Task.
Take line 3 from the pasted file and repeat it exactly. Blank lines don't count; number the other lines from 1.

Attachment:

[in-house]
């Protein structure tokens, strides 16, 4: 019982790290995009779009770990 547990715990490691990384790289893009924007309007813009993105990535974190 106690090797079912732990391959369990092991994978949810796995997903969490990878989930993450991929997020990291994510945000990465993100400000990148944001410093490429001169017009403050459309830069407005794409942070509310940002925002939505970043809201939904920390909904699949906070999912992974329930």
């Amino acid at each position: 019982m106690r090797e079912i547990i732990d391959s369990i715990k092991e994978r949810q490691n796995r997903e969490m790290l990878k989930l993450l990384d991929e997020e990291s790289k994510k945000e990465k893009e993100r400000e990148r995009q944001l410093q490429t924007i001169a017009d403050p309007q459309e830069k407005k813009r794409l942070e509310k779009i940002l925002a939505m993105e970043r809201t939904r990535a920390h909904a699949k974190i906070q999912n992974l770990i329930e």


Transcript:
């Amino acid at each position: 019982m106690r090797e079912i547990i732990d391959s369990i715990k092991e994978r949810q490691n796995r997903e969490m790290l990878k989930l993450l990384d991929e997020e990291s790289k994510k945000e990465k893009e993100r400000e990148r995009q944001l410093q490429t924007i001169a017009d403050p309007q459309e830069k407005k813009r794409l942070e509310k779009i940002l925002a939505m993105e970043r809201t939904r990535a920390h909904a699949k974190i906070q999912n992974l770990i329930e």